Many meat eaters think of vegetarians and vegans as one homogeneous group that just doesn’t eat meat. But nothing could be further from the truth. There are different categories of vegetarians as diverse as the reasons for going vegetarian in the first place.
A vegetarian is generally defined as someone who doesn’t eat meat. But someone who is vegetarian could conceivably eat dairy products such as milk, eggs and cheese. A lacto ovo vegetarian doesn’t eat meat, fish or poultry, but does consume eggs, milk or cheese. A lacto vegetarian consumes milk and cheese products, but doesn’t consume eggs.
A vegan is someone who doesn’t consume any animal product or by-product, including dairy food. They eat only vegetables, fruits, nuts, grains and legumes. They also don’t use animal products, such as leather. Vegans also don’t use white sugar because it’s often processed with a substance derived from animal bones that whitens the sugar.
There are other categories within the vegetarian community. Fruitarians, for example, eat only fruit. Their rationale is that fruits, including fruits such as tomatoes, are self-perpetuating and don’t need to be planted to create the food source. They consider it a way of eating that’s most in balance and harmony with the earth, the most natural.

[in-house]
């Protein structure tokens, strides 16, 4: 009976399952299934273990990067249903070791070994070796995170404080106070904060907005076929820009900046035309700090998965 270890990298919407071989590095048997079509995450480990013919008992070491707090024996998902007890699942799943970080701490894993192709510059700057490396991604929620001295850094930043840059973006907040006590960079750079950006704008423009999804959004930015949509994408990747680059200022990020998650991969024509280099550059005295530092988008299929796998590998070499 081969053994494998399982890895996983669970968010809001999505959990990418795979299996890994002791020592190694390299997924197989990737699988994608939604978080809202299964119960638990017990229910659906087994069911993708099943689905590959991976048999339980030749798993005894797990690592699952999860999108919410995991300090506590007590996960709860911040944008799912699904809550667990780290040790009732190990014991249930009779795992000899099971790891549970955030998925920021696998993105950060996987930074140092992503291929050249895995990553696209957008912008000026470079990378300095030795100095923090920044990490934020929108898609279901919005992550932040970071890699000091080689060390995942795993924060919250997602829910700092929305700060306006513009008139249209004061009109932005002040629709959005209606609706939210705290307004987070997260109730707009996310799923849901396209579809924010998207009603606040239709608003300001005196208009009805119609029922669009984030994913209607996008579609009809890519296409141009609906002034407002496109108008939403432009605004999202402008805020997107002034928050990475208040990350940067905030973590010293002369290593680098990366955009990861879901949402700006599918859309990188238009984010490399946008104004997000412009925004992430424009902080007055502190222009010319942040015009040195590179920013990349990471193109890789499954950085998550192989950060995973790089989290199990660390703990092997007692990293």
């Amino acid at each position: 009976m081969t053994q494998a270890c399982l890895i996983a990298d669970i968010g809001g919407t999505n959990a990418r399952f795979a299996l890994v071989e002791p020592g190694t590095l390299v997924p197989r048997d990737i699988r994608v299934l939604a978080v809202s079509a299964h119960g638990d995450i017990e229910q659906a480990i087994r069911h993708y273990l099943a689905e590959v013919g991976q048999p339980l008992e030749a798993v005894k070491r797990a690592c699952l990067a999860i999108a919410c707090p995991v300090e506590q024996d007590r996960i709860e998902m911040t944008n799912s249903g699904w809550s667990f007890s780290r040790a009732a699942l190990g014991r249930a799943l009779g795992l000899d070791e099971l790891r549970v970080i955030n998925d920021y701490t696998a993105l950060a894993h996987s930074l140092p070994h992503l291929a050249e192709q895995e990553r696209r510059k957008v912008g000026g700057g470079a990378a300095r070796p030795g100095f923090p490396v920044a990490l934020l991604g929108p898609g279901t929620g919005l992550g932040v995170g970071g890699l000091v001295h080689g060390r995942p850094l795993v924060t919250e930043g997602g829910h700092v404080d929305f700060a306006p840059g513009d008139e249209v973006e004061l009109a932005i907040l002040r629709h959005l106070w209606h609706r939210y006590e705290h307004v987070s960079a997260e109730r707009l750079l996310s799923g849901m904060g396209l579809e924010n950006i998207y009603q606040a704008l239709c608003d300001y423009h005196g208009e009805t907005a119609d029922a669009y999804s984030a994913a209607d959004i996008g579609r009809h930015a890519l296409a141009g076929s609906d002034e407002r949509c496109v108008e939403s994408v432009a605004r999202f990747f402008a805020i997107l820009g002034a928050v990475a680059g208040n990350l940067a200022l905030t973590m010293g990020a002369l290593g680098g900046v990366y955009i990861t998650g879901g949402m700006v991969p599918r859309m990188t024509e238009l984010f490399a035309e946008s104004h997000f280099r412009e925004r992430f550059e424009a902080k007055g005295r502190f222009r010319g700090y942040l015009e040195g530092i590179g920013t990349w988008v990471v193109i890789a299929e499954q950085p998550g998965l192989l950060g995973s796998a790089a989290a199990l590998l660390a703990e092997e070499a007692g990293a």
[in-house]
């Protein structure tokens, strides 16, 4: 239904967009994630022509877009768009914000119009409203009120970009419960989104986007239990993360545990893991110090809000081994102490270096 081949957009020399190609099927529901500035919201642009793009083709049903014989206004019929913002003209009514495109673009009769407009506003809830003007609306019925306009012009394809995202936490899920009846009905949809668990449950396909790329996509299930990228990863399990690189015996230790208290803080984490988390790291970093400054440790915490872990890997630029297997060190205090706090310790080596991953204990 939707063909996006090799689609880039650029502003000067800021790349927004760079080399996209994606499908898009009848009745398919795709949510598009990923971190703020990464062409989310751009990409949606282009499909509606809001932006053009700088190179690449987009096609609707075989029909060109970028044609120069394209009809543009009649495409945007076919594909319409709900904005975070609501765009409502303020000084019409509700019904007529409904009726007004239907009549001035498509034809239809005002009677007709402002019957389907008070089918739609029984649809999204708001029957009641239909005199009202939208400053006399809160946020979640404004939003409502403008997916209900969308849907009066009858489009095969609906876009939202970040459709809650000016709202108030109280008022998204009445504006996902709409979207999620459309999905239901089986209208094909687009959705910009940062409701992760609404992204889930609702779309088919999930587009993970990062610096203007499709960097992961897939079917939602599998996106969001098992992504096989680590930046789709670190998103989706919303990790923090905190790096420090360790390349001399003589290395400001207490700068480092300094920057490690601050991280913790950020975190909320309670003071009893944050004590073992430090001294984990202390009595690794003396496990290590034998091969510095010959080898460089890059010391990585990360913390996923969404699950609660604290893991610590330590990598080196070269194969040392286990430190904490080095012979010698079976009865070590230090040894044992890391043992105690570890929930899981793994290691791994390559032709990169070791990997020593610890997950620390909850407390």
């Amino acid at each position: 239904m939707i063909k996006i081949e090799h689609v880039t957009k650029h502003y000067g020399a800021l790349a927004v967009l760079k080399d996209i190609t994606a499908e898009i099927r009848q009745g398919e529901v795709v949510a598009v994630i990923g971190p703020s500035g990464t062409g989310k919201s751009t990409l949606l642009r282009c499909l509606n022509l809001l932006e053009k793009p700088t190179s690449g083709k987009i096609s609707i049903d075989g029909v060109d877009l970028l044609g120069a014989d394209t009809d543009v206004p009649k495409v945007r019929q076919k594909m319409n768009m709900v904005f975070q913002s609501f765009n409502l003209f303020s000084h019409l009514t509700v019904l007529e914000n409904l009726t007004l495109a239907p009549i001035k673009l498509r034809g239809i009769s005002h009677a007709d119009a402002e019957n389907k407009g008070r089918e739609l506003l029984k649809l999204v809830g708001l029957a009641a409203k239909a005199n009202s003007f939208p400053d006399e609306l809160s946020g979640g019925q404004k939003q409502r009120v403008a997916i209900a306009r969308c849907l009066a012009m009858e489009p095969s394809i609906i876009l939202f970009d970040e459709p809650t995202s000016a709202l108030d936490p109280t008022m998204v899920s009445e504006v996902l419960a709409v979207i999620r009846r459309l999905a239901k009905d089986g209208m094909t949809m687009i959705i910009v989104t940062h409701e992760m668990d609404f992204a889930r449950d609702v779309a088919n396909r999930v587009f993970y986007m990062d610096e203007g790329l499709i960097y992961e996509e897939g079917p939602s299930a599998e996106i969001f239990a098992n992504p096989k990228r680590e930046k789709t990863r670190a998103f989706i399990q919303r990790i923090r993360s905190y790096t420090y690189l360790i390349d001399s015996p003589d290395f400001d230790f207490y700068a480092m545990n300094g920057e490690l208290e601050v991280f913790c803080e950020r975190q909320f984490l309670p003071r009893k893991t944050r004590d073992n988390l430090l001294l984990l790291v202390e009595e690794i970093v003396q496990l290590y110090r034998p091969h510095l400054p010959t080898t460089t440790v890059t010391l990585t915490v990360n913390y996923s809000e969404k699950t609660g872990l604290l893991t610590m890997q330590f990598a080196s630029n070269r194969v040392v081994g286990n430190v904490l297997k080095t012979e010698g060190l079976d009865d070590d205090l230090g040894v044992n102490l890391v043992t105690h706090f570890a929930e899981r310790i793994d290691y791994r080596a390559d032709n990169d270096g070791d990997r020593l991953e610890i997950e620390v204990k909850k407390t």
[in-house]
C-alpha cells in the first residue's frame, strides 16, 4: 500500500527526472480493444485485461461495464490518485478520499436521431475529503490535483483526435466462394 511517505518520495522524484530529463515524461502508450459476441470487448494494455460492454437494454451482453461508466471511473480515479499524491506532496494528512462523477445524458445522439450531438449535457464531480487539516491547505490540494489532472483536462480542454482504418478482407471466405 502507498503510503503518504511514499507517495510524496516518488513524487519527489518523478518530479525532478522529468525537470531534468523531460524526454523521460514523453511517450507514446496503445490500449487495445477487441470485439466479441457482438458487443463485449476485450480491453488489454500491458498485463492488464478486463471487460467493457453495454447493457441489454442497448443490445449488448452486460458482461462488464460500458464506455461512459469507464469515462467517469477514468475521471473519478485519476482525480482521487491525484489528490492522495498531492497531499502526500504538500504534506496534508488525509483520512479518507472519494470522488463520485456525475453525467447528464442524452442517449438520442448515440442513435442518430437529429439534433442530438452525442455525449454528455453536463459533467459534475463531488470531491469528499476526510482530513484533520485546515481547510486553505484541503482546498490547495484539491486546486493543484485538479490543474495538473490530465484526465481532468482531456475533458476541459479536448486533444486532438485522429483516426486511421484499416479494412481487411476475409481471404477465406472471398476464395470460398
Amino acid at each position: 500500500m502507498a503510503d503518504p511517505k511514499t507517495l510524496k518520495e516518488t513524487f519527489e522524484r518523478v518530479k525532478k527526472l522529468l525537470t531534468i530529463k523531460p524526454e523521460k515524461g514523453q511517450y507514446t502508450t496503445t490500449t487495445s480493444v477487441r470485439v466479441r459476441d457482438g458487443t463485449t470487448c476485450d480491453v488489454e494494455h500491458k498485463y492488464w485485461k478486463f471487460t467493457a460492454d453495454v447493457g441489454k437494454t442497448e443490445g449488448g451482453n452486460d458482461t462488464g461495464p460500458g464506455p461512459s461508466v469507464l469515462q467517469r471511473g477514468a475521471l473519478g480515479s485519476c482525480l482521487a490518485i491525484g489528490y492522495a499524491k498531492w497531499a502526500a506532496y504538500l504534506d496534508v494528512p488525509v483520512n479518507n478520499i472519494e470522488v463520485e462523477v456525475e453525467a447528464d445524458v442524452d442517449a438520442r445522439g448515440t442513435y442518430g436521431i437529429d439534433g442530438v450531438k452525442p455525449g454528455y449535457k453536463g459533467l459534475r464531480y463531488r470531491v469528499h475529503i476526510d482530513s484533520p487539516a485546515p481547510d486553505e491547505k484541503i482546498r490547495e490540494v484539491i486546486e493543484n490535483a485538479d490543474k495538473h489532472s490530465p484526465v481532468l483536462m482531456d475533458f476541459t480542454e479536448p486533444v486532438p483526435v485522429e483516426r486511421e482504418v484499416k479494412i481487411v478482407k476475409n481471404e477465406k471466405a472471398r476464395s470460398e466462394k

All of the above will eat cooked vegetables, fruits and legumes. There is also a growing movement towards eating only raw or living foods. This based on the assumption that cooking food processes most of the nutrients out of it, and to get all the nutritional value, vitamins and amino acids from food, it’s best consumed raw, or juiced. If cooked at all, it should only be cooked to slightly over 100 degrees, so the nutrients are still retained.
The more restrictive you become with your diet, however, the more educated you need to become to be sure you’re getting all the necessary proteins and vitamins that you need to maintain good health, especially muscle and heart health.